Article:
In 1679 the insurrection of the Covenanters in the west of Scotland aroused Ormonde's anxiety. He suspected that the Scottish insurgents had correspondence with their brethren in Ulster, and he therefore took hasty measures for the defence of the northern province. The battle of Bothwell Bridge on the 22nd of June, however, soon dissipated all his fears regarding Ulster.

Although of Ulster it cannot be said at this period that "more than peace was the passing of her days", she was nevertheless more at rest than she had ever been since the commencement of recorded time, for even under the rule of her native princes she had been eternally plunged in war, and had presented a scene in which never-ending battles were waged between Cinel Connel and Cinel Owen, savage O'Donnells and fierce O'Neills. She had now discovered that " peace hath her victories no less renowned than war", and she proceeded sedulously to follow the paths which lead to a people's welfare, and would no doubt have long continued to do so but for the somewhat sudden death of the King, which occurred at noon on Friday the 6th of February, 1685.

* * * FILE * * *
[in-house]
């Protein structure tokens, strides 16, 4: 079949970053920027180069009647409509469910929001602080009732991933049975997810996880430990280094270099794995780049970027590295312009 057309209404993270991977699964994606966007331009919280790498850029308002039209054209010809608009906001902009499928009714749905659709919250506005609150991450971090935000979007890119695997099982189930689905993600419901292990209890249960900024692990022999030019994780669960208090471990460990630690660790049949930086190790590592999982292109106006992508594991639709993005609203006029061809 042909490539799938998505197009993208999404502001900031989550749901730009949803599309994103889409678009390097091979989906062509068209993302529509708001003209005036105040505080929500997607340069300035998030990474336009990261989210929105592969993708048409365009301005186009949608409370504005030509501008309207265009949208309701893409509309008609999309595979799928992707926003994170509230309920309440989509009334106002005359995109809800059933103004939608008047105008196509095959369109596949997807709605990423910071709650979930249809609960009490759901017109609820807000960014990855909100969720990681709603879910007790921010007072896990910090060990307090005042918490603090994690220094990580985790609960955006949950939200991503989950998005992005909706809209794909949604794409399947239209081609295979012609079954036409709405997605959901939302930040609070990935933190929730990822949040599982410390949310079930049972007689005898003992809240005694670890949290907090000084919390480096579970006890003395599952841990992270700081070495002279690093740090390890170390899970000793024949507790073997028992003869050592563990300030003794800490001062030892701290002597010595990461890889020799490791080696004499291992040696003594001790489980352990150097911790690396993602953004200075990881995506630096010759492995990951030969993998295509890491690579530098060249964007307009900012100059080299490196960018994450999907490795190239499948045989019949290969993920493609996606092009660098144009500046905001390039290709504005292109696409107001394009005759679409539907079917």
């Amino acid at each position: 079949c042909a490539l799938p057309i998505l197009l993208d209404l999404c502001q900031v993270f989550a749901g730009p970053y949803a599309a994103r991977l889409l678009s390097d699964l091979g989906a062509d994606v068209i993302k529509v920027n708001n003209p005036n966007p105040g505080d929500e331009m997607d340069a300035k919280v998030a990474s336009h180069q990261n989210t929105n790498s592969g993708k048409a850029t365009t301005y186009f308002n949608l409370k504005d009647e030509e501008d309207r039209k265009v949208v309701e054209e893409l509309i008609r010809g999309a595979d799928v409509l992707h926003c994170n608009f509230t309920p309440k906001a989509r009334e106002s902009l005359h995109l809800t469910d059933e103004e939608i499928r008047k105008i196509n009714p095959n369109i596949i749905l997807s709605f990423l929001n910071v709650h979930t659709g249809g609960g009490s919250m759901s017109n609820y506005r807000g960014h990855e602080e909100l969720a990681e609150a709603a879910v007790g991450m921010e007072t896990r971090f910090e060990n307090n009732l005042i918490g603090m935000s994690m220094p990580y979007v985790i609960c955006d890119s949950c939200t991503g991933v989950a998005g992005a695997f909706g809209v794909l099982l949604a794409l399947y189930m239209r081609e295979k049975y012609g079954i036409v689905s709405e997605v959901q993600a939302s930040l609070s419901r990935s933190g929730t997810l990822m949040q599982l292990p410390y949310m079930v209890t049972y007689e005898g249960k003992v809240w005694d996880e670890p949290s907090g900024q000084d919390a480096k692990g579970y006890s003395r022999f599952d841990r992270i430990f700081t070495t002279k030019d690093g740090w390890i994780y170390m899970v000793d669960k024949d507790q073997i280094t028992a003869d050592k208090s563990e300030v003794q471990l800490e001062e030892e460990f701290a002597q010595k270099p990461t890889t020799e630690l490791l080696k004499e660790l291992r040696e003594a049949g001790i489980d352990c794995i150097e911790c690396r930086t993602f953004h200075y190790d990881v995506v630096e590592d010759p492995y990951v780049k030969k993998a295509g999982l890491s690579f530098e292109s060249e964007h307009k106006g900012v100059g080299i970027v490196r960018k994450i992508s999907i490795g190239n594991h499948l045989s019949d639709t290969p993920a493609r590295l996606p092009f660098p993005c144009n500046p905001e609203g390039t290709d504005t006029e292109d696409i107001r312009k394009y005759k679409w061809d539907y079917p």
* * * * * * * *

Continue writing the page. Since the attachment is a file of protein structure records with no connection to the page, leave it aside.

Emerson, in his list of Representative Men, omitted Charles II, an admirable representative of the voluptuary. The character of Charles is too well known to need much comment. Lord Macaulay, in his penetrating remarks on the subject, attributes not a little of Charles's levity to the fact that the Prince had, "while very young, been driven forth from a palace, to a life of exile, penury, and danger", and as a consequence his character was moulded abroad. This may be; but whatever other influences were at work, that of Henrietta Maria never ceased to be exercised, and it was this influence which had the most abiding and far-reaching results, not alone in the fact that Charles II died a professed Roman Catholic, but that James lived an avowed member of the same Church. Unlike Charles, James was not content to conceal his religious feelings, and his conduct in trying to coerce his subjects to think as he did, led as a natural consequence to the Revolution.